Nicola Tessitore,* Valeria Bedogna,...
Angioplasty Procedure
Diagnostic fistulogram
access
vascular
sheath
position
angioplasty balloon
across stenosis
fully inf...
Selecting the Appropriate Angioplasty Balloon
• Length
• Diameter
In general, high pressure balloons are used
for angiopla...
5.3 cm
4.5 cm
4.0 cm
DialEase
Arrow
Inner Lock
Vascular sheaths are color-coded
Vascular Sheaths for
Hemodialysis Access
I...
The length of the angioplasty balloon should
extend ~ 5mm beyond each end of the stenosis.
PTFE
graft
3cm
Use 4cm length b...
Endovascular Stents
If angioplasty fails, stents may be useful
in the following situations:
Indications for Stents
• Angioplasty-induced venou...
graft
venous
stenosis
contrast inject through
angioplasty balloon catheter
Philadelphia Facilities
0
10
20
30
40
50
60
70
Prevalence %
Phila.
Region 2 of Network
Fistula Average 40.5%
Axillary vein to right atrium
Brachial artery to right atrium
graft
FlixeneFlixene
Lee Kirksey MD, MBALee Kirksey MD, MBA
Problem with Vascular AccessProblem with Vascular Access
• Not all patients are candidates for fistulas.Not all patients a...
The Problem with GraftsThe Problem with Grafts
• Traditional vascular grafts are often complicatedTraditional vascular gra...
The Problem with GraftsThe Problem with Grafts
• Bovine GraftsBovine Grafts
– Prone to aneurysms.Prone to aneurysms.
– Whe...
The Ideal Vascular Access GraftThe Ideal Vascular Access Graft
• Never clotsNever clots
• Never gets infectedNever gets in...
It is nice to dream!!It is nice to dream!!
The Attempt to Achieve anThe Attempt to Achieve an
Ideal GraftIdeal Graft
• Grafts are now being designed specificallyGraf...
What is Flixene?What is Flixene?
• FLIXENE* is a next generation “compositeFLIXENE* is a next generation “composite
graft”...
Why Was Flixene Developed?Why Was Flixene Developed?
• Grafts are commonly placed in patientsGrafts are commonly placed in...
Why Was Flixene Developed?Why Was Flixene Developed?
• Grafts are usually placed in the forearm,Grafts are usually placed ...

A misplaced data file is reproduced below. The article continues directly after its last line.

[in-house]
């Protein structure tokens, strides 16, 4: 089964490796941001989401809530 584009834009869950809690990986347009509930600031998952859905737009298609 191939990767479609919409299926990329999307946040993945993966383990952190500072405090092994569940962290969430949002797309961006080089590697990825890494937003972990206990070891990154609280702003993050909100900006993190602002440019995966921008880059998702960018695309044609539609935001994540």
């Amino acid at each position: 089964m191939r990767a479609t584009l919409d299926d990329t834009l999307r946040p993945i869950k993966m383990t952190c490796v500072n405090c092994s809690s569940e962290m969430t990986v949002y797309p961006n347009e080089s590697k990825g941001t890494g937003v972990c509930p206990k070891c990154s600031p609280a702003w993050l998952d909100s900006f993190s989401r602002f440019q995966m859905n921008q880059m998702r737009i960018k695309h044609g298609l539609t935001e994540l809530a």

Why Was Flixene Developed?Why Was Flixene Developed?
• There is therefore a need for a graft thatThere is therefore a need...
What’s Unique About Flixene?What’s Unique About Flixene?
• FLIXENE is a state-of-the-art PTFEFLIXENE is a state-of-the-art...
Features of Flixene:Features of Flixene:
Superior ResistanceSuperior Resistance
• Compression ResistanceCompression Resist...
Features of Flixene:Features of Flixene:
Superior ResistanceSuperior Resistance
• Kink ResistanceKink Resistance
– Better ...
Features of Flixene: Non-WeepingFeatures of Flixene: Non-Weeping
• It has superior water entryIt has superior water entry
...
Features of Flixene:Features of Flixene:
Comparative BenefitsComparative Benefits
0
50
100
150
200
250
300
350
Water Entry...
Features of Flixene:Features of Flixene:
Improved StrengthImproved Strength
Impact of Cannulation on Radial Tensile Streng...
Features of FlixeneFeatures of Flixene
• There is also an extra polyethylene sheathThere is also an extra polyethylene she...
Summary:Summary:
The Goals of FlixeneThe Goals of Flixene
• Flixene was designed with the mostFlixene was designed with th...
Summary:Summary:
The Goals of FlixeneThe Goals of Flixene
• Decreased graft complications such asDecreased graft complicat...
Post-PTA
Elastic Recoil of Central Veins
Pre-PTA
Options
• Short term. <3 weeks.
– Non – Cuffed Catheters.
• Mid-Term. Weeks to months.
– Cuffed Catheters.
• Long Term. Mo...
Non-Cuffed Catheters
Cuffed Catheters
Change in adjusted all-cause & cause-
specific hospitalization rates, by
modality
Figure 3.1 (Volume 2)
Period prevalent E...
Vein Preservation
• Do not access cephalic or basilic veins.
• Use dorsal hand veins.
• Avoid all subclavian access. 50% i...
Patient Evaluation for Long Term
Access
• Expected time of hemodialysis.
• Previous venous and arterial access. Previous
p...
Historical findings
• Diabetic duration, upper or lower extremity
neuropathy
• Carpal tunnel syndrome
Social cues